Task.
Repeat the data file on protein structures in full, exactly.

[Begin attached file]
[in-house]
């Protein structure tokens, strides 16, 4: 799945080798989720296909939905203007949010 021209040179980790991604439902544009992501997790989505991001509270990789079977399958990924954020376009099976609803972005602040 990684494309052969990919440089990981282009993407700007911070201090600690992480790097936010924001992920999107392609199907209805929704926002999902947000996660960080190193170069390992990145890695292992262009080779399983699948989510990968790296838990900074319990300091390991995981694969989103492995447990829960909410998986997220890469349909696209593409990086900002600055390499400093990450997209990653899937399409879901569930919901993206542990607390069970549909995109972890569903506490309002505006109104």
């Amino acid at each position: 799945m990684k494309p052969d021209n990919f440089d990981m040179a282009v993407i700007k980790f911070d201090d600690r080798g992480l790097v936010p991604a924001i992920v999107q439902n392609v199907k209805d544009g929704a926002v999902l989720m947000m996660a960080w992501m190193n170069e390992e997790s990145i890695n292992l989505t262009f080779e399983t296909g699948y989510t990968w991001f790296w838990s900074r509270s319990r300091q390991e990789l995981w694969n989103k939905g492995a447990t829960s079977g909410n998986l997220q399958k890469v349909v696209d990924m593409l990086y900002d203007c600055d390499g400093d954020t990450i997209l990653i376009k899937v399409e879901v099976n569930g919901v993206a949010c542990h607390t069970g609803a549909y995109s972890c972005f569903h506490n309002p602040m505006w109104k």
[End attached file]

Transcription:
[in-house]
């Protein structure tokens, strides 16, 4: 799945080798989720296909939905203007949010 021209040179980790991604439902544009992501997790989505991001509270990789079977399958990924954020376009099976609803972005602040 990684494309052969990919440089990981282009993407700007911070201090600690992480790097936010924001992920999107392609199907209805929704926002999902947000996660960080190193170069390992990145890695292992262009080779399983699948989510990968790296838990900074319990300091390991995981694969989103492995447990829960909410998986997220890469349909696209593409990086900002600055390499400093990450997209990653899937399409879901569930919901993206542990607390069970549909995109972890569903506490309002505006109104």
């Amino acid at each position: 799945m990684k494309p052969d021209n990919f440089d990981m040179a282009v993407i700007k980790f911070d201090d600690r080798g992480l790097v936010p991604a924001i992920v999107q439902n392609v199907k209805d544009g929704a926002v999902l989720m947000m996660a960080w992501m190193n170069e390992e997790s990145i890695n292992l989505t262009f080779e399983t296909g699948y989510t990968w991001f790296w838990s900074r509270s319990r300091q390991e990789l995981w694969n989103k939905g492995a447990t829960s079977g909410n998986l997220q399958k890469v349909v696209d990924m593409l990086y900002d203007c600055d390499g400093d954020t990450i997209l990653i376009k899937v399409e879901v099976n569930g919901v993206a949010c542990h607390t069970g609803a549909y995109s972890c972005f569903h506490n309002p602040m505006w109104k």